August 2023
Volume 23, Issue 9
Open Access
Vision Sciences Society Annual Meeting Abstract  |   August 2023
Radial bias alters perceived motion direction
Author Affiliations
  • Melisa Menceloglu
    Brown University
  • Ken Nakayama
    University of California, Berkeley
  • Joo-Hyun Song
    Brown University
Journal of Vision August 2023, Vol.23, 4843. doi:
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      Melisa Menceloglu, Ken Nakayama, Joo-Hyun Song; Radial bias alters perceived motion direction. Journal of Vision 2023;23(9):4843.

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      © ARVO (1962-2015); The Authors (2016-present)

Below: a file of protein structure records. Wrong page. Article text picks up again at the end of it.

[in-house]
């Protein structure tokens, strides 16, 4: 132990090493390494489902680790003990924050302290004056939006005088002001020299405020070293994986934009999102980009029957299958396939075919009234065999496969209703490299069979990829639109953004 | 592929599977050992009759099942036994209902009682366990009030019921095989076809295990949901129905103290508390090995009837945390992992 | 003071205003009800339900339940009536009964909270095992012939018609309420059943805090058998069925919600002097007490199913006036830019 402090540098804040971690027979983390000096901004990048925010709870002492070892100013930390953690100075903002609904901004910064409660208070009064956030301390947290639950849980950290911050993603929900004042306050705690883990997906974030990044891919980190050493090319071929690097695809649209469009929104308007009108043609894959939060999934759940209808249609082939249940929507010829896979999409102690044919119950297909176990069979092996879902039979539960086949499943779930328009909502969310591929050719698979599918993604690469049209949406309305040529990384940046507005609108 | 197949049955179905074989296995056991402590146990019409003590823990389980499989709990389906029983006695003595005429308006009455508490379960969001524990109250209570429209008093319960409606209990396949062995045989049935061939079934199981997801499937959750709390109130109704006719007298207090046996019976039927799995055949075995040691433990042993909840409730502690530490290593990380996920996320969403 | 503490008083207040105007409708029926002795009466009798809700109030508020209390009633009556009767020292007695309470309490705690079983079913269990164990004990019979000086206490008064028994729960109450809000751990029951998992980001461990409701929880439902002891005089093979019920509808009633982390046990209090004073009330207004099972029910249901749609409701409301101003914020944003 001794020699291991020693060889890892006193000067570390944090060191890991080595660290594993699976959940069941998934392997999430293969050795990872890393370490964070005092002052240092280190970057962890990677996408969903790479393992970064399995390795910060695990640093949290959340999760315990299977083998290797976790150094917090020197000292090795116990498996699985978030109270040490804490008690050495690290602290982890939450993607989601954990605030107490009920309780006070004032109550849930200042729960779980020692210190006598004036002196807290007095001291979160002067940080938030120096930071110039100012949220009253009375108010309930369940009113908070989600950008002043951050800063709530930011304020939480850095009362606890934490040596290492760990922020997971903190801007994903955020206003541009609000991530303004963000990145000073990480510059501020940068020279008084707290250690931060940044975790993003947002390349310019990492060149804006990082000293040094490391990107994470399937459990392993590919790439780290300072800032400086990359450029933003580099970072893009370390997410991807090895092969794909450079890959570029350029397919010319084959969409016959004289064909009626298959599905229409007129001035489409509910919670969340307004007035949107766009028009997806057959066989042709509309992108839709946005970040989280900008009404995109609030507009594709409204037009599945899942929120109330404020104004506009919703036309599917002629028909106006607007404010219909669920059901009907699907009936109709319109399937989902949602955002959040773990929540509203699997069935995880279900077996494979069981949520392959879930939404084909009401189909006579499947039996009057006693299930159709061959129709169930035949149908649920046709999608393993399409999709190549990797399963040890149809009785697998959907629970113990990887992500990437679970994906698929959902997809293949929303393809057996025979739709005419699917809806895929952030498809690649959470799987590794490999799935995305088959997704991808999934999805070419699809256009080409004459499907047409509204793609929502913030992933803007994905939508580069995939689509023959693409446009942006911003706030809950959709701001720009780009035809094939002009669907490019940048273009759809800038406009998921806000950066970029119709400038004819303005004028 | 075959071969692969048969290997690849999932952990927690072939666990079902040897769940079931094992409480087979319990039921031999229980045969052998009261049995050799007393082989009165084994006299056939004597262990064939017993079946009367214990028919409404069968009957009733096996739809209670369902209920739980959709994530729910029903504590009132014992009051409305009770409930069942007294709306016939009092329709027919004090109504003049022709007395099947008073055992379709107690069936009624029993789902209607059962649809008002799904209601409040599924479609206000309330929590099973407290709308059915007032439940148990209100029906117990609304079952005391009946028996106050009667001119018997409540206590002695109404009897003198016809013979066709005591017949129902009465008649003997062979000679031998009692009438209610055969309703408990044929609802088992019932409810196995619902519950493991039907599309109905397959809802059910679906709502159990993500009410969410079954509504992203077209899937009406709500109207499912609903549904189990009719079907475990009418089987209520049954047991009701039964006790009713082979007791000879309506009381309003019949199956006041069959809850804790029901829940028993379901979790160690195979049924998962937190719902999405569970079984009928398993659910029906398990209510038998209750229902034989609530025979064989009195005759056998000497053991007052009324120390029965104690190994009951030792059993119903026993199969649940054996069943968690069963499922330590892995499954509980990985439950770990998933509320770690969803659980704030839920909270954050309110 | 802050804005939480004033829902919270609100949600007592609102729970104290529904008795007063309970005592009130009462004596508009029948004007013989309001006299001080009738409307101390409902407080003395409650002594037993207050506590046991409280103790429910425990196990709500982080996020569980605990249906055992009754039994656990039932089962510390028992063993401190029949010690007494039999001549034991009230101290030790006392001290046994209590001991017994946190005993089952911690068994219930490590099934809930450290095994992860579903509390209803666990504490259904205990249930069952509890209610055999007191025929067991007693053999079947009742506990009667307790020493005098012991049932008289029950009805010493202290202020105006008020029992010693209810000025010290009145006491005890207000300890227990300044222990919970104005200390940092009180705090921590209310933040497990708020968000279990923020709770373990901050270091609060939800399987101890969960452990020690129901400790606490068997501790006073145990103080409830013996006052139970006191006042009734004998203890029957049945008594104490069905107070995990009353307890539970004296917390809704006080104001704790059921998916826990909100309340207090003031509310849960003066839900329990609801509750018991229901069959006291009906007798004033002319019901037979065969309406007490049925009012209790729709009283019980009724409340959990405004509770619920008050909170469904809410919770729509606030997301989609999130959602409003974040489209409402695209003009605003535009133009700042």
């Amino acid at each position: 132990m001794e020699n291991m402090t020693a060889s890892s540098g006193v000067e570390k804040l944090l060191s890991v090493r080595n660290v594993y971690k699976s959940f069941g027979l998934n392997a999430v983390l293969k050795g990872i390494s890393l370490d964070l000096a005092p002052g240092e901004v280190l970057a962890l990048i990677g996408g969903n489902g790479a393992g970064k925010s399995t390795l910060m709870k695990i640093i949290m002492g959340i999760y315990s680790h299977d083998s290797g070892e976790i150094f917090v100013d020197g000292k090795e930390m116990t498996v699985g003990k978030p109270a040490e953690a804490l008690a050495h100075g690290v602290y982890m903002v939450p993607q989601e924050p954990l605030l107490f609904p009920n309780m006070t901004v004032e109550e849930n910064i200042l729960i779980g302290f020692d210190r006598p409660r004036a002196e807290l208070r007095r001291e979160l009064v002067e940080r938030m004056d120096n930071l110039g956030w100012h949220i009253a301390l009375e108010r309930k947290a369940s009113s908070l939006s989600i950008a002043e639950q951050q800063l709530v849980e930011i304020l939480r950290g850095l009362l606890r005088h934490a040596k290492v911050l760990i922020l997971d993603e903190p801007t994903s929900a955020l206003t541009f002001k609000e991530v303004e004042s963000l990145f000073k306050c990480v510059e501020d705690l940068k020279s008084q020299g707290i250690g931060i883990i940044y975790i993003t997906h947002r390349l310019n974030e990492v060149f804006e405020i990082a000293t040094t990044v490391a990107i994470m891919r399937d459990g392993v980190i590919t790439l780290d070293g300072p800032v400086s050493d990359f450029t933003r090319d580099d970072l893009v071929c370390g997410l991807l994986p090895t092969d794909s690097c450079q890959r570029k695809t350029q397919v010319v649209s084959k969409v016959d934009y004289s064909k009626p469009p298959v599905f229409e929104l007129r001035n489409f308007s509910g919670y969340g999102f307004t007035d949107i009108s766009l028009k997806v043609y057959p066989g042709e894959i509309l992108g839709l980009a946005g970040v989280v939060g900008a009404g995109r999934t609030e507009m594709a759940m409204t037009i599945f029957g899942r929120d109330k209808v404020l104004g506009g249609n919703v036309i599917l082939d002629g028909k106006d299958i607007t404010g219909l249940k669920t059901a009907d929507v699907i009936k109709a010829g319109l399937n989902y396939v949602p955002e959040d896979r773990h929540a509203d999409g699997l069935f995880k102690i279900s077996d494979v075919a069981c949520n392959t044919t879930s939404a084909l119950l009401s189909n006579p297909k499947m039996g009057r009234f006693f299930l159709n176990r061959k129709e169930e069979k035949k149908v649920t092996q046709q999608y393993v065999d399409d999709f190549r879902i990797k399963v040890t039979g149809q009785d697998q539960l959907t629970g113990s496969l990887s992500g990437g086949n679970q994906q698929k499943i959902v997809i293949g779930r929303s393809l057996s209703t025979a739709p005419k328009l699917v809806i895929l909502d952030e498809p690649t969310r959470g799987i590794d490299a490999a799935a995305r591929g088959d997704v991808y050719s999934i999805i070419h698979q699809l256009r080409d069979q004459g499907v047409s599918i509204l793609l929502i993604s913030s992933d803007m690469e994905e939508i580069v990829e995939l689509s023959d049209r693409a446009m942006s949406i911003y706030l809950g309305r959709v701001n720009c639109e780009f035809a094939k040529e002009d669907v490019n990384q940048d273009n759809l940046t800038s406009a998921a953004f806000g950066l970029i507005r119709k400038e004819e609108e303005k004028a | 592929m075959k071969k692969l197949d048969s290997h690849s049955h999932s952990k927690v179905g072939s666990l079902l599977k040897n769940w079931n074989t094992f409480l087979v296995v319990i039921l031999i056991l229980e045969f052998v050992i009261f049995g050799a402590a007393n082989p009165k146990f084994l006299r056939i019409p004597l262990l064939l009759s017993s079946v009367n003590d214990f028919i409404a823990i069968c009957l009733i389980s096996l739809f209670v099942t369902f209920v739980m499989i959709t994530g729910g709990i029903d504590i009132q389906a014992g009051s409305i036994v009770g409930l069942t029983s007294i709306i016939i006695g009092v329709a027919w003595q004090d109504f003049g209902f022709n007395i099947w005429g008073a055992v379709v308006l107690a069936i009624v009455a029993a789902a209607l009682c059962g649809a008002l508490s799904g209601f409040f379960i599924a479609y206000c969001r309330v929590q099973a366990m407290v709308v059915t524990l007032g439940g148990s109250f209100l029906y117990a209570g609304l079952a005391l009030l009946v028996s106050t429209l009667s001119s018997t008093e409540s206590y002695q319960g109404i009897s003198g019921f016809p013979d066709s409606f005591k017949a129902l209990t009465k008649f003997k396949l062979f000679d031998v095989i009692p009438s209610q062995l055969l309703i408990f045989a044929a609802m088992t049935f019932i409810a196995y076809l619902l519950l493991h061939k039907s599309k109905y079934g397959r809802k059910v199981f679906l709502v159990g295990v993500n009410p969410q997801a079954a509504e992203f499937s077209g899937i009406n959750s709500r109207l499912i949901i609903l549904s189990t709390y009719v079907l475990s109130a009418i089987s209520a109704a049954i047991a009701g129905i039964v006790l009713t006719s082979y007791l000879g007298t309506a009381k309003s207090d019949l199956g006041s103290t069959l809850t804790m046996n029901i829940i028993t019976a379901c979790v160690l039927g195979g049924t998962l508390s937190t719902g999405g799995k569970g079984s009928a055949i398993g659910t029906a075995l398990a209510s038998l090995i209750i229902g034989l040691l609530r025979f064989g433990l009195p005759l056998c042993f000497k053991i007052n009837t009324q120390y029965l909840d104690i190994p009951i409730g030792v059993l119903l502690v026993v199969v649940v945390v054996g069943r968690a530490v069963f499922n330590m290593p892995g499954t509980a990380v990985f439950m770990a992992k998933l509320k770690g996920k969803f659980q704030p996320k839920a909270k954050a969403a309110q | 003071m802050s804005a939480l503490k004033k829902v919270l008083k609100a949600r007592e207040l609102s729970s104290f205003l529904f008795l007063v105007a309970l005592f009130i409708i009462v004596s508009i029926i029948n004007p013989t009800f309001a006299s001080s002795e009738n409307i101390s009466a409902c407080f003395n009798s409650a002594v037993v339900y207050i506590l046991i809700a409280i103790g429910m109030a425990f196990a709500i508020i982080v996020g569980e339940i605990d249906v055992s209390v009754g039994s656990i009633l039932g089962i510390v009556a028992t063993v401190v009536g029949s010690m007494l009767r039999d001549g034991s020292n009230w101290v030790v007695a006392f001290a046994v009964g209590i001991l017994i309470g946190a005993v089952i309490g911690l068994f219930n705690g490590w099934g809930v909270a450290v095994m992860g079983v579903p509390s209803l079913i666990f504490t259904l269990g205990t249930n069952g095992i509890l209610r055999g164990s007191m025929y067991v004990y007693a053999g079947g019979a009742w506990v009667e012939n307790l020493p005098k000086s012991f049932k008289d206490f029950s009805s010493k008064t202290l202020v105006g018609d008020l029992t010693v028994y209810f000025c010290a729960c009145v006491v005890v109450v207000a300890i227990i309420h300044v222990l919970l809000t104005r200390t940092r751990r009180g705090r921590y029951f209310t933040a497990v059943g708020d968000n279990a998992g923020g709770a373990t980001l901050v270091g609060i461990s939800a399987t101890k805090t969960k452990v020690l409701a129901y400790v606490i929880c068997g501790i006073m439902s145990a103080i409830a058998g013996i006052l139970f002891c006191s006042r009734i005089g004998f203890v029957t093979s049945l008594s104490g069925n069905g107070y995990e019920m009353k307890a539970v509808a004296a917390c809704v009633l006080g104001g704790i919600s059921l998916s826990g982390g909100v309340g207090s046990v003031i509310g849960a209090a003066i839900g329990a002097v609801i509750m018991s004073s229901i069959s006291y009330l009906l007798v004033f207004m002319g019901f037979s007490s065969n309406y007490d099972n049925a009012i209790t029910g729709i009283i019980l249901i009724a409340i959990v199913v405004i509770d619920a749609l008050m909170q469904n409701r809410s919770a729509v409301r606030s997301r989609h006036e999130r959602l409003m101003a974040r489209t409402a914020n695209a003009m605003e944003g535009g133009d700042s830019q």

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The visual system involves various orientation and visual field anisotropies, one of which is the preference for radial over tangential orientations in the periphery. In particular, radially oriented stimuli, those that are aligned with a line intersecting the center of gaze, produce greater activity throughout the visual cortex and are associated with greater perceptual sensitivity (e.g. Sasaki et al., 2006), likely due to anatomical and physiological substrates in the early visual system (e.g. Leventhal & Schall, 1983). We recently reported a robust object-based illusion related to this preference where observers wrongly perceived peripherally placed objects to be radially aligned (Menceloglu, Nakayama, & Song, 2022). Here, we found that this preference also altered perceived motion direction. We presented ambiguous apparent motion quartets in the center of the screen while participants fixated on various locations around the quartet (9.7° visual angle away from the center of a 2.6° by 2.6° quartet). Participants (N=22) were more likely to report seeing the motion direction that was radial with respect to their fixation, accounting for their baseline direction bias measured with center fixation. We observed this bias using a vertical-horizontal quartet (typical quartet configuration) as well as an oblique quartet (45° rotated quartet), allowing us to rule out the contribution of the interhemispheric effect where interhemispheric motion is perceived less often than intrahemispheric motion in ambiguous apparent motion displays (Gengerelli, 1948). Overall, these results extend our previous radial bias findings and demonstrate a novel early-vision influence on the perceived motion direction.


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